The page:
To Be Ill or to Kill: The Criminality of Contagion

DOI10.1350/jcla.2013.77.3.840
Published date01 June 2013
Date01 June 2013
COMMENT
To Be Ill or to Kill: The Criminality of
Contagion
George R. Mawhinney*
Keywords Transmission; Illness; Criminal liability; STI; Bodily harm
Illness is by def‌inition detrimental. To what extent varies enormously
depending on the illness in question, the sufferer and today what
treatment is available. The purpose of this comment is to consider f‌irstly
illness as harm to the person, and then proceed to ask what criminal
liability might presently exist for transmission of illnesses. Liability for
transmission of STIs, most notably HIV—but recently for the f‌irst time
herpes—will provide the springboard for considering whether contagion
of other diseases and illnesses, from glandular fever to the common cold
may be criminal, and in what circumstances. It will argue that the
attention to STIs and even HIV alone is the only aspect of the current law
as prosecuted that risks discriminating, and that in today’s risk society
where harm prevention is top of the agenda, those contagious with
illness are under a responsibility to minimise the potential for infecting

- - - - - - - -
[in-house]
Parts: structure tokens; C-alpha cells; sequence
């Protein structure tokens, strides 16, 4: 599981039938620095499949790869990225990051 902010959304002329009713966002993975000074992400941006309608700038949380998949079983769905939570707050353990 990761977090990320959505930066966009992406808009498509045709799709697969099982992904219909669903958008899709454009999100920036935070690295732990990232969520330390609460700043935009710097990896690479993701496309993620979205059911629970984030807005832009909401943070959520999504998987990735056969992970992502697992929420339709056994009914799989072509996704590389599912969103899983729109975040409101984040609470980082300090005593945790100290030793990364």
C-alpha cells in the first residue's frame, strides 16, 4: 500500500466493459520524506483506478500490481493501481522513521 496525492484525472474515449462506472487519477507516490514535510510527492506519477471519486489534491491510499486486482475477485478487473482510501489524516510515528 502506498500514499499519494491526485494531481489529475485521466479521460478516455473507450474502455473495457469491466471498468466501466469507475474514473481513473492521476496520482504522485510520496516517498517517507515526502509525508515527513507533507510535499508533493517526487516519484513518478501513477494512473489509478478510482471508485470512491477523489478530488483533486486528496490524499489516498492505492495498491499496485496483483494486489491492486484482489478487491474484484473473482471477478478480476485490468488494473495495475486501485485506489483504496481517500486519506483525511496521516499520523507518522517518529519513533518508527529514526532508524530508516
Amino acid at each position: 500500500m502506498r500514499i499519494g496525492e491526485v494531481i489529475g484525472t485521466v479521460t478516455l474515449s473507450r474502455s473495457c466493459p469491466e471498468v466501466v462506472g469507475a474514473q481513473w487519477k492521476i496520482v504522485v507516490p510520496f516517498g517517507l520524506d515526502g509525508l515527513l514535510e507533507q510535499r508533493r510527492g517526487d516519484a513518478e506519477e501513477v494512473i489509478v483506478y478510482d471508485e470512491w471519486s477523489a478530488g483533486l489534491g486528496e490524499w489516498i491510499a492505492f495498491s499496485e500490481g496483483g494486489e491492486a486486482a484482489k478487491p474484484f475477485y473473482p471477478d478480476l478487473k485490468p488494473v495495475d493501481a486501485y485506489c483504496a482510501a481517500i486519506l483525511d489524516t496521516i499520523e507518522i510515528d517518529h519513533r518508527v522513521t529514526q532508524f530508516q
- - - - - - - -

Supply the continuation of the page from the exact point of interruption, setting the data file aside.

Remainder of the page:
others and consequent harm.
In R v Burstow1the House of Lords conf‌irmed that psychiatric harm
could constitute bodily harm for the purposes of the Offences Against
the Person Act 1861 (OAPA 1861), and grievous bodily harm if serious
enough. Moreover, the term ‘inf‌lict’ essentially meant cause with re-
gards to s. 20 of the same Act. As Simester and Sullivan recognise, ‘the
effect of Burstow is to enlarge signif‌icantly the kinds of setback to
personal well-being that fall within the section, and consequentially, the
kinds of conduct coming within the scope of the offence’.2If psychiatric
harm can constitute bodily harm, then the deleterious effect on the
health of a person’s body from a disease or illness falls well within
the notion of bodily harm. R v Dica3conf‌irmed this expectation by, for
the f‌irst time reported in an English court since the reign of Victoria,
holding a defendant criminally liable for transmitting an STI, namely the
HIV virus, under the OAPA 1861.
However, much criticism has been made of the conviction and
punishment of individuals who knew themselves to be infected with
HIV, who recklessly had unprotected sex with another person, thereby
transmitting the ultimately fatal condition. I will use an examination of
* Graduate Teaching Assistant, Faculty of Law, Oxford University; DPhil in Law
Candidate, Oriel College, Oxford; e-mail: george.mawhinney@oriel.ox.ac.uk. I
would like to thank my supervisor Professor Andrew Ashworth for his thoughts
and advice on an earlier draft. Any f‌laws are solely mine.
2 A. Simester, G. R. Sullivan, J. R. Spencer and G. Virgo, Simester and Sullivan’s
Criminal Law: Theory and Doctrine, 4th edn (Hart: Oxford, 2010) 439.
202 The Journal of Criminal Law (2013) 77 JCL 202–214
doi:10.1350/jcla.2013.77.3.840

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